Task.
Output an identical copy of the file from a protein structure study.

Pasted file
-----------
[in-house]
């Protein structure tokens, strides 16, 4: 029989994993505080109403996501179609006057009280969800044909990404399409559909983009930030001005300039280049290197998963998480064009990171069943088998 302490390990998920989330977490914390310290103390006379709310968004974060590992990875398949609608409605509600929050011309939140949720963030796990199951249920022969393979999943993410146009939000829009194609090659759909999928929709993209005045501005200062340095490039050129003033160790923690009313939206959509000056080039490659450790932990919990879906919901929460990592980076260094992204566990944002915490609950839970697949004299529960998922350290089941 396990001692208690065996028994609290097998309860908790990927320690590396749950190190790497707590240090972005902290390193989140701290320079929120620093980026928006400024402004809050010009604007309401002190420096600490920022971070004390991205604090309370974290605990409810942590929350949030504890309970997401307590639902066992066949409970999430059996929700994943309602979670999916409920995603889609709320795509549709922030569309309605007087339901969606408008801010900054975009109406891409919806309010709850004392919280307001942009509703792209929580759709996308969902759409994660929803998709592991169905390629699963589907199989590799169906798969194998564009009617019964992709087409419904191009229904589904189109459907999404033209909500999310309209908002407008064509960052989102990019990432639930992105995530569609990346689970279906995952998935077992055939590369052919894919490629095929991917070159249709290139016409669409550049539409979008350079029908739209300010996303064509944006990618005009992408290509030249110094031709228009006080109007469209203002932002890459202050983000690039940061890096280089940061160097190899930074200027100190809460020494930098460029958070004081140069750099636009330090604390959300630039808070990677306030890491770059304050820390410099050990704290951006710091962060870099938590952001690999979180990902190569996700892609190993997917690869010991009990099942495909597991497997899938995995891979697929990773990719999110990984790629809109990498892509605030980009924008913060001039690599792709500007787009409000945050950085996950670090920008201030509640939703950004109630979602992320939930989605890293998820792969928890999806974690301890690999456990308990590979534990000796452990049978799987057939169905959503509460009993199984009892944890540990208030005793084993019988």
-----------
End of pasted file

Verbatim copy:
[in-house]
């Protein structure tokens, strides 16, 4: 029989994993505080109403996501179609006057009280969800044909990404399409559909983009930030001005300039280049290197998963998480064009990171069943088998 302490390990998920989330977490914390310290103390006379709310968004974060590992990875398949609608409605509600929050011309939140949720963030796990199951249920022969393979999943993410146009939000829009194609090659759909999928929709993209005045501005200062340095490039050129003033160790923690009313939206959509000056080039490659450790932990919990879906919901929460990592980076260094992204566990944002915490609950839970697949004299529960998922350290089941 396990001692208690065996028994609290097998309860908790990927320690590396749950190190790497707590240090972005902290390193989140701290320079929120620093980026928006400024402004809050010009604007309401002190420096600490920022971070004390991205604090309370974290605990409810942590929350949030504890309970997401307590639902066992066949409970999430059996929700994943309602979670999916409920995603889609709320795509549709922030569309309605007087339901969606408008801010900054975009109406891409919806309010709850004392919280307001942009509703792209929580759709996308969902759409994660929803998709592991169905390629699963589907199989590799169906798969194998564009009617019964992709087409419904191009229904589904189109459907999404033209909500999310309209908002407008064509960052989102990019990432639930992105995530569609990346689970279906995952998935077992055939590369052919894919490629095929991917070159249709290139016409669409550049539409979008350079029908739209300010996303064509944006990618005009992408290509030249110094031709228009006080109007469209203002932002890459202050983000690039940061890096280089940061160097190899930074200027100190809460020494930098460029958070004081140069750099636009330090604390959300630039808070990677306030890491770059304050820390410099050990704290951006710091962060870099938590952001690999979180990902190569996700892609190993997917690869010991009990099942495909597991497997899938995995891979697929990773990719999110990984790629809109990498892509605030980009924008913060001039690599792709500007787009409000945050950085996950670090920008201030509640939703950004109630979602992320939930989605890293998820792969928890999806974690301890690999456990308990590979534990000796452990049978799987057939169905959503509460009993199984009892944890540990208030005793084993019988």